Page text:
Another application of wireless mesh networks may be the real-time tracking of personnel and assets. Tracking is possible when WiFi nodes can triangulate the position of tags attached to a person or asset. Three nodes are necessary for a precise location. 

Maybe the biggest benefit is the scalability in the form of an ad-hoc mesh network. Re-opening, inspecting or creating shafts can be hazardous and is rarely covered with a communication channel. Adding new wireless WiFi nodes to enhance the mesh network is relatively fast and cheap. 

 

What to think about when using a wireless mesh network in a mine

Reliable communication and accurate tracking are vital to underground safety. Most Western countries mandated systems to be implemented in order to safeguard these crucial aspects of mining operations. The 2006 MINER Act is one of many examples. The same laws require dedicated communication channels with emergency institutions like the fire brigade, police and others. As these channels use a different communication technology (e.g. GSMR), they can't be provided by a WiFi-based wireless mesh network. 

Furthermore, wireless mesh network nodes need a power source to work. If they are supplied with battery power, they need to be charged occasionally on the spot or exchanged. If a node goes down because of lack of power, it may affect the entire mesh network as backup nodes may not be available in the range: Signals from other shafts are blocked by the surrounding rock, and doubling nodes doubles the costs - investments and maintenance. The only reliable source of power is a power cable with built-in node batteries. Of course, this increases the infrastructure costs again but secures the availability of the network.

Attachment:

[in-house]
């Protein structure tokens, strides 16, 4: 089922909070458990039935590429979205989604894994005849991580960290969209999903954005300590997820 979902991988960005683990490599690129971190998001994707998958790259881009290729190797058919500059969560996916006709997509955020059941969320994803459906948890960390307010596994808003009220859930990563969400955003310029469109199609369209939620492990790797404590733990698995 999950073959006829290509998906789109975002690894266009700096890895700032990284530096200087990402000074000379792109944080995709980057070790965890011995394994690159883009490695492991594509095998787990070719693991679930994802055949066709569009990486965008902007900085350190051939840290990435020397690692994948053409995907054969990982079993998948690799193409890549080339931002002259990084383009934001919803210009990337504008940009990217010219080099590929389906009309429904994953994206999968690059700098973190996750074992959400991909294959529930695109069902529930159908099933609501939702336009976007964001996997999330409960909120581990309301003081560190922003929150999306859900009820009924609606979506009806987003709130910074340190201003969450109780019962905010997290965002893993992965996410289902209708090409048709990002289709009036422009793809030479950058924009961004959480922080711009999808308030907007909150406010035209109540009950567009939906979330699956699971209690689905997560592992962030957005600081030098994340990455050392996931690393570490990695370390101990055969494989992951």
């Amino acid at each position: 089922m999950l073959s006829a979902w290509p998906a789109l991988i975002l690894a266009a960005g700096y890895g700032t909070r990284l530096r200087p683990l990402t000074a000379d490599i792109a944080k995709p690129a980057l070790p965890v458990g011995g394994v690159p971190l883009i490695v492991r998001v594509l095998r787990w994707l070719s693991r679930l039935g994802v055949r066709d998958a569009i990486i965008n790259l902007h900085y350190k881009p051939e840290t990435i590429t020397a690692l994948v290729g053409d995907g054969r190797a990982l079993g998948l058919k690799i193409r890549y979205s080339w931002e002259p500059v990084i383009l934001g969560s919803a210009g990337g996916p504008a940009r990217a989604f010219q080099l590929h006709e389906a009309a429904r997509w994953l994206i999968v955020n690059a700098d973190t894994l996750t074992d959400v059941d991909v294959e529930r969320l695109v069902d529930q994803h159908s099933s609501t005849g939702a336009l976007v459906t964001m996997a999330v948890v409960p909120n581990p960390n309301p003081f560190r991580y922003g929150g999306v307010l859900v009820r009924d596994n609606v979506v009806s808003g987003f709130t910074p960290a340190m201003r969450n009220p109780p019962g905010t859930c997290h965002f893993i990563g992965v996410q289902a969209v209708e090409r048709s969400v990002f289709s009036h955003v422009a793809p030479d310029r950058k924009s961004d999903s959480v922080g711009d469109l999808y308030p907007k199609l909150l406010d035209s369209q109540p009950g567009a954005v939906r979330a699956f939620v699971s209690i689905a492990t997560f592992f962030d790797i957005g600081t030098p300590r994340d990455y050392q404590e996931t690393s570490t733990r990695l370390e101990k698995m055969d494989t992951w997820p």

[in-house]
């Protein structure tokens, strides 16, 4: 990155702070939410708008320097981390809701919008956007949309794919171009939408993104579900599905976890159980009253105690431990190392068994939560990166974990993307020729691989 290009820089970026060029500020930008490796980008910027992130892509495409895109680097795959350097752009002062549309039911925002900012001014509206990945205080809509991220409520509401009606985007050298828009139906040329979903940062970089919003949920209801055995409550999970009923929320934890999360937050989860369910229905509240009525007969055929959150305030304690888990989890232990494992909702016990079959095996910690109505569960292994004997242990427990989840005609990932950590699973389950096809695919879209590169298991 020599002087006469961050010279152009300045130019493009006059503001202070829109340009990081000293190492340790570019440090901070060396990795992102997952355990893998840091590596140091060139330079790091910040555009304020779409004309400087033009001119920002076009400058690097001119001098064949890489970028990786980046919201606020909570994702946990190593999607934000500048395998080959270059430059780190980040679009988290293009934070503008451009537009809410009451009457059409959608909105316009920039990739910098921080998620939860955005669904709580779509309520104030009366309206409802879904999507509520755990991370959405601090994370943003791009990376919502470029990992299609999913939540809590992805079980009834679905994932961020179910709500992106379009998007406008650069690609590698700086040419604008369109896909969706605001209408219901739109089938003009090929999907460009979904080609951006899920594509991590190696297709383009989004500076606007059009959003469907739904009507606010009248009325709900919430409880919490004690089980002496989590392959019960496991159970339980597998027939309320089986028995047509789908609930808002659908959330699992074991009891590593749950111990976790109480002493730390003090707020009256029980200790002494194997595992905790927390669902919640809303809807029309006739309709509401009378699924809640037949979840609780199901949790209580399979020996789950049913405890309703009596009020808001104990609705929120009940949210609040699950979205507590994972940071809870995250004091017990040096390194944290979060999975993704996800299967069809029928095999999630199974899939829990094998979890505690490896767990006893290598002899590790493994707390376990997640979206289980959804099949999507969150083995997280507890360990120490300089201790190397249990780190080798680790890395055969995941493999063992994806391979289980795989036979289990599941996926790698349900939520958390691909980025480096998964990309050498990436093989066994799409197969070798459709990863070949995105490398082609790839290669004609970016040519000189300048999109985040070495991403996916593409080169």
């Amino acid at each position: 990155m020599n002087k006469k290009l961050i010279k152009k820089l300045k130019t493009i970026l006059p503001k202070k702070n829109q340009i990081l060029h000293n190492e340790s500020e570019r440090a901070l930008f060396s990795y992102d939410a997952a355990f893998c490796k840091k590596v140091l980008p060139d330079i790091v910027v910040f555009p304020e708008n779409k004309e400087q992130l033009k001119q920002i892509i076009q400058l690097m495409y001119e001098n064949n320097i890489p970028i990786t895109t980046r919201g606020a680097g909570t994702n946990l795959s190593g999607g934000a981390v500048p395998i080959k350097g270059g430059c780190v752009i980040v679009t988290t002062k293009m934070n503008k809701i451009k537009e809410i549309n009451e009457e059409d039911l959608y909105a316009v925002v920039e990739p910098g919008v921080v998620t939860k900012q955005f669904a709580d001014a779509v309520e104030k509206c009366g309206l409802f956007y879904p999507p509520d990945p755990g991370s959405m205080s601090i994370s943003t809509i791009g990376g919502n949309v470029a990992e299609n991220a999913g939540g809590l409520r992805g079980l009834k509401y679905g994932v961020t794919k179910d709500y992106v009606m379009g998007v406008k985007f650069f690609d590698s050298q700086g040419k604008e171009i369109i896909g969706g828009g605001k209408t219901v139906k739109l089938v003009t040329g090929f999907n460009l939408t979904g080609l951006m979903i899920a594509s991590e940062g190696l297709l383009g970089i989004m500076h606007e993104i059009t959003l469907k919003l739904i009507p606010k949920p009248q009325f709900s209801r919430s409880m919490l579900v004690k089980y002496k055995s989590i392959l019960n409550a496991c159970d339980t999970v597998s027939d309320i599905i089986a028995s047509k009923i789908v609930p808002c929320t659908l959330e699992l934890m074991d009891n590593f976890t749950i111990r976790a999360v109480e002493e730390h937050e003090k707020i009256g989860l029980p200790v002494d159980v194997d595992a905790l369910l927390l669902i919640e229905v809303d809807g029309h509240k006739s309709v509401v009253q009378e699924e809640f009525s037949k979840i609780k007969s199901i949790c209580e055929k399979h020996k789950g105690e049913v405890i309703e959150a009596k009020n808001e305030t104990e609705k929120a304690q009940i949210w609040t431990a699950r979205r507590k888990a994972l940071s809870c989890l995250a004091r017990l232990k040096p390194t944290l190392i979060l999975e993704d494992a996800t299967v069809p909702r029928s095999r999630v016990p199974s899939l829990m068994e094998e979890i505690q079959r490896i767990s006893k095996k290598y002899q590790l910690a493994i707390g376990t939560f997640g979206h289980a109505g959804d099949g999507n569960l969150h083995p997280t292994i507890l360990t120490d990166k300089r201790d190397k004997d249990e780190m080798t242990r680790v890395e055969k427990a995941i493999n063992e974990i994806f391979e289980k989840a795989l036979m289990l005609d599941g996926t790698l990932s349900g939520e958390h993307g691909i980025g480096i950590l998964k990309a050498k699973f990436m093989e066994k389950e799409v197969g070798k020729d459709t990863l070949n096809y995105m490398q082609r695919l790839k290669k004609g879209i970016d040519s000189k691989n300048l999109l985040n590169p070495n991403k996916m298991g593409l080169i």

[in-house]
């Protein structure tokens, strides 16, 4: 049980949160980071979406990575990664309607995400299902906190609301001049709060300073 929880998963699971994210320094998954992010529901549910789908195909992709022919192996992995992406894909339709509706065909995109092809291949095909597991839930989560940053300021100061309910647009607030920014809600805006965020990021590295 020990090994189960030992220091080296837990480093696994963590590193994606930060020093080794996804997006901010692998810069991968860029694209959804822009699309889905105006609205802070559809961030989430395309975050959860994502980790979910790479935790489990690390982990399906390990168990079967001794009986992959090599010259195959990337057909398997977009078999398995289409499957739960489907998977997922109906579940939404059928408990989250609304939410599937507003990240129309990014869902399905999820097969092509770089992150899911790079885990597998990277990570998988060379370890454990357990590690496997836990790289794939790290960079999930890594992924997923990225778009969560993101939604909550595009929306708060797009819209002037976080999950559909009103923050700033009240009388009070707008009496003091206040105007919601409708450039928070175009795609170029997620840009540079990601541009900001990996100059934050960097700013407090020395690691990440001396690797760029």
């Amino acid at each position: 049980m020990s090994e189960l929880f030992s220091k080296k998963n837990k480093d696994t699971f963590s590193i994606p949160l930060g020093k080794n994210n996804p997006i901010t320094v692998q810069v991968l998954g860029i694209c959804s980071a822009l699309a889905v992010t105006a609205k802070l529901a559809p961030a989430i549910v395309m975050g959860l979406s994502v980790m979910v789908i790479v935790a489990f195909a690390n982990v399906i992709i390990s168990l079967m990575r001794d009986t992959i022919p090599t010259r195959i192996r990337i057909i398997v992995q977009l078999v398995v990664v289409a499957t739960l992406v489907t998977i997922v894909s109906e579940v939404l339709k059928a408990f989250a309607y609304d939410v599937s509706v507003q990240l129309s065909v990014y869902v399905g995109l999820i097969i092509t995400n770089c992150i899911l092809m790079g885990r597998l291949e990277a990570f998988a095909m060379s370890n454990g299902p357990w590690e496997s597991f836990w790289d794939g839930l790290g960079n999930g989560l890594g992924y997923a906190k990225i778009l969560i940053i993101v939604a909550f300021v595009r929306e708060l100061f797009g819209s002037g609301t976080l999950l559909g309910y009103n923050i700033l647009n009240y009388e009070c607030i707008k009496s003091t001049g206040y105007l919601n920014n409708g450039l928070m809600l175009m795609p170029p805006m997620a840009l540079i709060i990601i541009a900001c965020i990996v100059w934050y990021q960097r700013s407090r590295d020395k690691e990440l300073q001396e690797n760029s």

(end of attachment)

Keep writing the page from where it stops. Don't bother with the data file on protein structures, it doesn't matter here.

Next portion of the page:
Using power cables also limits the application of ad-hoc wireless mesh networks. For a limited battery lifetime, such ad-hoc networks make sense, but for permanent operations, it means constantly changing the batteries. 

Triangulation may work perfectly in a bigger room with three nodes, but in a narrow, long shaft, it is a try-and-error process to figure out the proper position of the nodes for the best signals. As with all triangulation technologies, it is mandatory to define and mark the exact position of the node to create a positioning frame. Otherwise, pin-pointing a position is not possible. Therefore, triangulation in ad-hoc mesh networks is not feasible without transmitting the exact position of the new ad-hoc node. This takes time and skills. 

 

Takeaway

In the context of mining operations, wireless mesh networks, initially developed for military use, offer exciting possibilities due to their dynamic node-to-node communication. These networks, consisting of mesh nodes, clients, and gateways, ensure continuity in communication, even when individual nodes fail. They are particularly suitable for challenging environments, providing robust VoIP communication and facilitating real-time data transmission from various sensors. Additionally, these networks support efficient asset and personnel tracking through triangulation.

However, implementing these networks in mines comes with challenges. Compliance with safety regulations, ensuring a stable power supply for nodes, and the complexities of node placement and triangulation in varying mine layouts are critical considerations. Despite these challenges, the scalability, flexibility, and reliability of wireless mesh networks make them a valuable tool for enhancing operational efficiency in mining settings. In many cases, zone-based monitoring solutions are more reliable, less complex and economically more reasonable alternatives when it comes to underground mine safety (read more about miner tracking).